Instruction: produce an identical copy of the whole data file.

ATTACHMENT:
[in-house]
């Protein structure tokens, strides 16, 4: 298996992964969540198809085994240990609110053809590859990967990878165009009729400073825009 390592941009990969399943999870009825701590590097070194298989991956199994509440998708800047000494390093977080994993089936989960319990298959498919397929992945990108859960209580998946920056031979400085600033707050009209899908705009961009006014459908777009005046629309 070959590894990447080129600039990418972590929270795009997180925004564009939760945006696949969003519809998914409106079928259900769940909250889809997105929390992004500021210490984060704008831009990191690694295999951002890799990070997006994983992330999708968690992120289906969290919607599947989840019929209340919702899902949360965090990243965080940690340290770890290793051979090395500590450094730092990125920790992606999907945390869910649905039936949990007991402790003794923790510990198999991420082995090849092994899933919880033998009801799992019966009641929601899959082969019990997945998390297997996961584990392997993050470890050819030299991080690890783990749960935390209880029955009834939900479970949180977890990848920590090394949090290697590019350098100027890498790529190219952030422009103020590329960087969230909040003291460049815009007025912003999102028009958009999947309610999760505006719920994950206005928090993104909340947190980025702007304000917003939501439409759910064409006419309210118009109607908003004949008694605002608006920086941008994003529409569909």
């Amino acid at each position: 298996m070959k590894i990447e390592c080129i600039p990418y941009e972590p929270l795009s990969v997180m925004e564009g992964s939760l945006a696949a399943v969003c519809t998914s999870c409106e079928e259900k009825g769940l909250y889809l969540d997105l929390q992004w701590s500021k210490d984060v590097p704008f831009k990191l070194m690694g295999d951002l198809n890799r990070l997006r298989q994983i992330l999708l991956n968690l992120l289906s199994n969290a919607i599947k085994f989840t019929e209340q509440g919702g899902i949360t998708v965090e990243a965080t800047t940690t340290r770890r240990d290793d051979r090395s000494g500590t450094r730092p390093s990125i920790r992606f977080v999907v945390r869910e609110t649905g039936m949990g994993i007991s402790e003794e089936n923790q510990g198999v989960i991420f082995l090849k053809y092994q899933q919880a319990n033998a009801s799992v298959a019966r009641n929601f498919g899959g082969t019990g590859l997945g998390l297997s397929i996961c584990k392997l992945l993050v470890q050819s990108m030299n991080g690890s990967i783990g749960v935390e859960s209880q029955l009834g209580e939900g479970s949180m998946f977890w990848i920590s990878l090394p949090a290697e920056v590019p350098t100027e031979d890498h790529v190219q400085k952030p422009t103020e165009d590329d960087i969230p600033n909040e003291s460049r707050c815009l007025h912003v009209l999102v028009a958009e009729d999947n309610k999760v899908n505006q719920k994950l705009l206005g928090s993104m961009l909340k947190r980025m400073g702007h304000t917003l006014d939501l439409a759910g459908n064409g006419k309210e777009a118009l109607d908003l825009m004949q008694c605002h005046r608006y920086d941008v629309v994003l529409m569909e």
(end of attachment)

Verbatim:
[in-house]
């Protein structure tokens, strides 16, 4: 298996992964969540198809085994240990609110053809590859990967990878165009009729400073825009 390592941009990969399943999870009825701590590097070194298989991956199994509440998708800047000494390093977080994993089936989960319990298959498919397929992945990108859960209580998946920056031979400085600033707050009209899908705009961009006014459908777009005046629309 070959590894990447080129600039990418972590929270795009997180925004564009939760945006696949969003519809998914409106079928259900769940909250889809997105929390992004500021210490984060704008831009990191690694295999951002890799990070997006994983992330999708968690992120289906969290919607599947989840019929209340919702899902949360965090990243965080940690340290770890290793051979090395500590450094730092990125920790992606999907945390869910649905039936949990007991402790003794923790510990198999991420082995090849092994899933919880033998009801799992019966009641929601899959082969019990997945998390297997996961584990392997993050470890050819030299991080690890783990749960935390209880029955009834939900479970949180977890990848920590090394949090290697590019350098100027890498790529190219952030422009103020590329960087969230909040003291460049815009007025912003999102028009958009999947309610999760505006719920994950206005928090993104909340947190980025702007304000917003939501439409759910064409006419309210118009109607908003004949008694605002608006920086941008994003529409569909």
């Amino acid at each position: 298996m070959k590894i990447e390592c080129i600039p990418y941009e972590p929270l795009s990969v997180m925004e564009g992964s939760l945006a696949a399943v969003c519809t998914s999870c409106e079928e259900k009825g769940l909250y889809l969540d997105l929390q992004w701590s500021k210490d984060v590097p704008f831009k990191l070194m690694g295999d951002l198809n890799r990070l997006r298989q994983i992330l999708l991956n968690l992120l289906s199994n969290a919607i599947k085994f989840t019929e209340q509440g919702g899902i949360t998708v965090e990243a965080t800047t940690t340290r770890r240990d290793d051979r090395s000494g500590t450094r730092p390093s990125i920790r992606f977080v999907v945390r869910e609110t649905g039936m949990g994993i007991s402790e003794e089936n923790q510990g198999v989960i991420f082995l090849k053809y092994q899933q919880a319990n033998a009801s799992v298959a019966r009641n929601f498919g899959g082969t019990g590859l997945g998390l297997s397929i996961c584990k392997l992945l993050v470890q050819s990108m030299n991080g690890s990967i783990g749960v935390e859960s209880q029955l009834g209580e939900g479970s949180m998946f977890w990848i920590s990878l090394p949090a290697e920056v590019p350098t100027e031979d890498h790529v190219q400085k952030p422009t103020e165009d590329d960087i969230p600033n909040e003291s460049r707050c815009l007025h912003v009209l999102v028009a958009e009729d999947n309610k999760v899908n505006q719920k994950l705009l206005g928090s993104m961009l909340k947190r980025m400073g702007h304000t917003l006014d939501l439409a759910g459908n064409g006419k309210e777009a118009l109607d908003l825009m004949q008694c605002h005046r608006y920086d941008v629309v994003l529409m569909e």